David Mamet Exchanges One Herd for Another

The National Review has a must-read cover story on David Mamet’s (de)evolution toward conservatism, and despite my loathing of everything the magazine stands for, Andrew Ferguson does a marvelous job of putting Mamet’s beliefs into context, and exposing his subject’s reasonings and inconsistencies.

And that’s what catches my eye. For as something of an idiosyncratic liberal (my sympathy for nation-building, my alignment with Sam Harris on our conflict with radicalized Islam, and other positions which I feel stem from a liberal humanism but challenge liberal orthodoxies), I can see why Mamet feels like he must turn accepted conventions of progressivism on their heads, but the evidence from Ferguson’s piece suggests that Mamet has, as Ferguson even suggests, traded one set of unquestioned tenets for another.

For example, in a new book, Mamet goes on the attack against Bertolt Brecht, a hero to we theatre folk for his revolutionizing of the form, and to liberals for his attacks on capitalism and war. But Mamet saw a problem. From the National Review piece:

The reverence came to an end when [Mamet] finally noticed an incongruity between Brecht’s politics and his life. Although a cold-blooded—indeed bloody-minded—advocate for public ownership of the means of production and state confiscation of private wealth, he always took care to copyright his plays. More, he made sure the royalties were deposited in a Swiss bank account far from the clutches of East Germany, where he was nominally a citizen.

“His protestations [against capitalism] were not borne out by his actions, nor could they be,” Mamet writes. “Why, then, did he profess Communism? Because it sold… .”

This is disingenuous, it seems to me. I don’t profess to know anything about Brecht’s biography, but at least in the abstract, this much is true: Brecht was not operating within a communist utopia, he was operating in a world in which one had to protect one’s work within the context of capitalism and ownership. What does Mamet expect? That Brecht should have thrown his works into the public domain and denied himself an income all in the name of ideological consistency? To do so would have been akin to playing under the rules of baseball in the middle of a football game. One must operate within the world in which one finds oneself. Does Mamet propose to deny himself the use of highways and police protection because he doesn’t like the government?

Later in the piece, Mamet rails against what truly sounds like a ridiculous example of local government overreach that truly was absurd, involving the regulation of how folks had to maintain their hedges on private property. But Mamet takes this aberration and inflates it to represent “all government”:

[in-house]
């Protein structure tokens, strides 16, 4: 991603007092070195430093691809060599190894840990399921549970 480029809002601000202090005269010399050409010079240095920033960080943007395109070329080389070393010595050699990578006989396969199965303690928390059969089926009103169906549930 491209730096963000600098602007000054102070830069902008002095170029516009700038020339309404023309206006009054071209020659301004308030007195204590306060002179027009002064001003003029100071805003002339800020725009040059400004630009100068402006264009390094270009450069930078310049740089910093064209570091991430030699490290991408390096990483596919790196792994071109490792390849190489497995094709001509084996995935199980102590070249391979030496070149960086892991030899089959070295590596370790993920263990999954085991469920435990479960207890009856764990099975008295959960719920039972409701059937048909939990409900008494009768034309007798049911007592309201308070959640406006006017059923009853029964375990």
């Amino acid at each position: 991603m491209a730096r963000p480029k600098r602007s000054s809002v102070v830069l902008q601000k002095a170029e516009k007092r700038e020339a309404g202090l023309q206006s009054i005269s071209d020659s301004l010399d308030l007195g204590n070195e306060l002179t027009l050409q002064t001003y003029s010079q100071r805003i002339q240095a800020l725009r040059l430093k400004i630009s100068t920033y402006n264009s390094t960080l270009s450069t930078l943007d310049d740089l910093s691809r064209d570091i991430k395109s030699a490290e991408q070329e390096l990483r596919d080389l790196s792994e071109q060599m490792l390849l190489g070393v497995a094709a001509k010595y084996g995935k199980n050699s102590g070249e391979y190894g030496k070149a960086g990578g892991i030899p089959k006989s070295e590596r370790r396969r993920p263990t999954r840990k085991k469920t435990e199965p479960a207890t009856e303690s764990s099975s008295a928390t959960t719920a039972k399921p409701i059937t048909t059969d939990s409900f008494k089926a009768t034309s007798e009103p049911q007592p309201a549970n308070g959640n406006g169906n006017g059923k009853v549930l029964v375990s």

“It made no sense,” he said. “But this is how government works—all government. I saw there’s no difference between the hedge commission and the U.S. government. It’s all the same principle.”

No it’s not, actually. Local pols over-regulating something banal for whatever parochial reason is not, in fact, the same as, say providing for the common defense, guaranteeing basic human rights, or even regulating the monstrous health care industry. This is the kind of overgeneralization that Mamet seems to think is a unique sin of liberals.

Mamet focuses very much on what he sees as the ‘liberal herd,’ in which folks of one ideology react in tandem regardless of even their own best interests. Lefties like myself attribute this kind of behavior much more to the right, particular in regards to teabaggers or theocrats. But Mamet thinks that the right’s uninformed mob rage is less of a problem than, say, liberals’ nausea over the prospect of a Palin vice-presidency:

“So I was watching the [2008] debates. My liberal friends would spit at the mention of Sarah Palin’s name. Or they would literally mime the act of vomiting. We’re watching the debates and one of my friends pretends to vomit and says, ‘I have to leave the room.’ I thought, oh my god […] This is the reaction of the herd instinct. When a sheep discovers a wolf in the fold, it vomits to ward off the attacker. It’s a sign that their position in the herd is threatened.”

Mamet runs into the herd instinct every day.

“I’ve given galleys of The Secret Knowledge [his new book] to some friends. They say, ‘I’m scared to read it.’ I say, ‘Why should you be afraid to read something?’

“What are they afraid of? They’re afraid of losing their ability to stay in the herd. That’s what I found in myself. It can be wrenching when you start to think away from the herd.”

As one who wanders regularly from the herd, I agree, it can seem wrenching if one cares about what the rest of the herd thinks. But Ferguson does a service by putting a mirror up to Mamet’s complaint:

The conversion is complete: This is not a book by the same man who told Charlie Rose he didn’t want to impose his political views on anybody. At some moments—as when he blithely announces that the earth is cooling not warming, QED—you wonder whether maybe he isn’t in danger of exchanging one herd for another. He told me he doesn’t read political blogs or magazines. “I drive around and listen to the talk show guys,” he said. “Beck, Prager, Hugh Hewitt, Michael Medved.”

Yeah. You think global warming is a hoax and you listen to Glenn Beck and his raving ilk. Welcome to your new, angrier, dumber herd, David. Make sure you don’t get out of step. I hear this herd is particularly merciless to its own when they stray.

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